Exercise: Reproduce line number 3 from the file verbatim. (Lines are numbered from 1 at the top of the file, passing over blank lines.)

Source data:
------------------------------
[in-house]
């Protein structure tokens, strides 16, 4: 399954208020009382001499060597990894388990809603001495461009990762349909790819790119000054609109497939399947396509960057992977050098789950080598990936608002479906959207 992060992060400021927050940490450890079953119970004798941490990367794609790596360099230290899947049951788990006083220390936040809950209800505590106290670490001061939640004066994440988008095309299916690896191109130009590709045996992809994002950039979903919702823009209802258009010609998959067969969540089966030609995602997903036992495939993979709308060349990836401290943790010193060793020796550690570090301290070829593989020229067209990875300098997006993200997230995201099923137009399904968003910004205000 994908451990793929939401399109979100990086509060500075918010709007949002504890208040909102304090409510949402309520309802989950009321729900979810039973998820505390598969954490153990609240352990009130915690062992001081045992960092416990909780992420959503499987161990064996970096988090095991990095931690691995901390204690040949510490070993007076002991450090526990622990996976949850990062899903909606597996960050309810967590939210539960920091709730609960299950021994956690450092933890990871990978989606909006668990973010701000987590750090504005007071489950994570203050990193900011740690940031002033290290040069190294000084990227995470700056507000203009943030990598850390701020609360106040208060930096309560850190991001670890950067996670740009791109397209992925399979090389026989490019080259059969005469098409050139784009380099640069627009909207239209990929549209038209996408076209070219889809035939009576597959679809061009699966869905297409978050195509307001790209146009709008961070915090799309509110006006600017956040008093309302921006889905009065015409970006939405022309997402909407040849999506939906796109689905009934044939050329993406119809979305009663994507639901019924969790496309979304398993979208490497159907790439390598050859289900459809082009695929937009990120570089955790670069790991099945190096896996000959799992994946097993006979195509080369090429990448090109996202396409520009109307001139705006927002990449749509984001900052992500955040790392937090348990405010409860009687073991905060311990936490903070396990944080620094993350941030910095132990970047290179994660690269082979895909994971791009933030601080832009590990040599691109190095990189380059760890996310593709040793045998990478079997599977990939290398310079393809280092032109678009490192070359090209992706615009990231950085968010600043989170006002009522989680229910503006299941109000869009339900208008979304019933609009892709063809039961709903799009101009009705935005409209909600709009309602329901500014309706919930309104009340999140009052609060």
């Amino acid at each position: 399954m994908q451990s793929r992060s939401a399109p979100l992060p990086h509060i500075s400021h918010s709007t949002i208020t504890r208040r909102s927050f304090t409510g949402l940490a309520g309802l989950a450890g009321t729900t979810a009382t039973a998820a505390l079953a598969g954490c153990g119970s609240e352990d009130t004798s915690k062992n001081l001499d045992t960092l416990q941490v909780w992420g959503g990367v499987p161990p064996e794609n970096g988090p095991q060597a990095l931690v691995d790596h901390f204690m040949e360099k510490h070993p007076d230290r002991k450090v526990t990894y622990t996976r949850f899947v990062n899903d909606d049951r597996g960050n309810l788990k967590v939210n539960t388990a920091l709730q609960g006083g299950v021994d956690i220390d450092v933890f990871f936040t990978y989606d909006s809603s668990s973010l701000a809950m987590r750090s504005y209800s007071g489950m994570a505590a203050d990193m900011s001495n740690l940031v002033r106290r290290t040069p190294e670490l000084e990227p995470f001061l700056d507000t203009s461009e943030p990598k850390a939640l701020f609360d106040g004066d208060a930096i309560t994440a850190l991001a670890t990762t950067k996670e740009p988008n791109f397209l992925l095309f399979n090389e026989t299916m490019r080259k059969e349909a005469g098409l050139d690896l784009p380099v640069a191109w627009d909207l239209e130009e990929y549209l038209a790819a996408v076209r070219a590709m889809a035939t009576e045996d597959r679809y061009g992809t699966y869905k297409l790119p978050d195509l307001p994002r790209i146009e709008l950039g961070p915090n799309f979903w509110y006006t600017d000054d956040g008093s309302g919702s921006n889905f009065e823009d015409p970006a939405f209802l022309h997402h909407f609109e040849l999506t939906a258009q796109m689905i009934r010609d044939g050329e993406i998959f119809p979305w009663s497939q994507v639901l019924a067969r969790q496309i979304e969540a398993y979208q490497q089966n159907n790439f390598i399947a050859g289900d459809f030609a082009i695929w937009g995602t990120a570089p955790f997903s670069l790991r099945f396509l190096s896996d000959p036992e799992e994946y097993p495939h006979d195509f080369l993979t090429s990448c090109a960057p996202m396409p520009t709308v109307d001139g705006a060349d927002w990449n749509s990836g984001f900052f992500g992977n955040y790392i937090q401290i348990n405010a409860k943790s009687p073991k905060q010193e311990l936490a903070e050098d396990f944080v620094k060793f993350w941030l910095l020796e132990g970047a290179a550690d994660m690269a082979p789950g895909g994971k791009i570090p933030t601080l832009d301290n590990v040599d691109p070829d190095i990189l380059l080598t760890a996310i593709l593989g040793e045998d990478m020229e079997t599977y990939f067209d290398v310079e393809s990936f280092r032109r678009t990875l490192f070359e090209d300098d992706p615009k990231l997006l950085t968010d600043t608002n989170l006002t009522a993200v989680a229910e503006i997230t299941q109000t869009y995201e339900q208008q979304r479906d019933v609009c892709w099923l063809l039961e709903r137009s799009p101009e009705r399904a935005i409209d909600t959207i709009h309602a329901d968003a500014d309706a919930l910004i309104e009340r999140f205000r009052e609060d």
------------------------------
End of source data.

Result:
């Amino acid at each position: 399954m994908q451990s793929r992060s939401a399109p979100l992060p990086h509060i500075s400021h918010s709007t949002i208020t504890r208040r909102s927050f304090t409510g949402l940490a309520g309802l989950a450890g009321t729900t979810a009382t039973a998820a505390l079953a598969g954490c153990g119970s609240e352990d009130t004798s915690k062992n001081l001499d045992t960092l416990q941490v909780w992420g959503g990367v499987p161990p064996e794609n970096g988090p095991q060597a990095l931690v691995d790596h901390f204690m040949e360099k510490h070993p007076d230290r002991k450090v526990t990894y622990t996976r949850f899947v990062n899903d909606d049951r597996g960050n309810l788990k967590v939210n539960t388990a920091l709730q609960g006083g299950v021994d956690i220390d450092v933890f990871f936040t990978y989606d909006s809603s668990s973010l701000a809950m987590r750090s504005y209800s007071g489950m994570a505590a203050d990193m900011s001495n740690l940031v002033r106290r290290t040069p190294e670490l000084e990227p995470f001061l700056d507000t203009s461009e943030p990598k850390a939640l701020f609360d106040g004066d208060a930096i309560t994440a850190l991001a670890t990762t950067k996670e740009p988008n791109f397209l992925l095309f399979n090389e026989t299916m490019r080259k059969e349909a005469g098409l050139d690896l784009p380099v640069a191109w627009d909207l239209e130009e990929y549209l038209a790819a996408v076209r070219a590709m889809a035939t009576e045996d597959r679809y061009g992809t699966y869905k297409l790119p978050d195509l307001p994002r790209i146009e709008l950039g961070p915090n799309f979903w509110y006006t600017d000054d956040g008093s309302g919702s921006n889905f009065e823009d015409p970006a939405f209802l022309h997402h909407f609109e040849l999506t939906a258009q796109m689905i009934r010609d044939g050329e993406i998959f119809p979305w009663s497939q994507v639901l019924a067969r969790q496309i979304e969540a398993y979208q490497q089966n159907n790439f390598i399947a050859g289900d459809f030609a082009i695929w937009g995602t990120a570089p955790f997903s670069l790991r099945f396509l190096s896996d000959p036992e799992e994946y097993p495939h006979d195509f080369l993979t090429s990448c090109a960057p996202m396409p520009t709308v109307d001139g705006a060349d927002w990449n749509s990836g984001f900052f992500g992977n955040y790392i937090q401290i348990n405010a409860k943790s009687p073991k905060q010193e311990l936490a903070e050098d396990f944080v620094k060793f993350w941030l910095l020796e132990g970047a290179a550690d994660m690269a082979p789950g895909g994971k791009i570090p933030t601080l832009d301290n590990v040599d691109p070829d190095i990189l380059l080598t760890a996310i593709l593989g040793e045998d990478m020229e079997t599977y990939f067209d290398v310079e393809s990936f280092r032109r678009t990875l490192f070359e090209d300098d992706p615009k990231l997006l950085t968010d600043t608002n989170l006002t009522a993200v989680a229910e503006i997230t299941q109000t869009y995201e339900q208008q979304r479906d019933v609009c892709w099923l063809l039961e709903r137009s799009p101009e009705r399904a935005i409209d909600t959207i709009h309602a329901d968003a500014d309706a919930l910004i309104e009340r999140f205000r009052e609060d």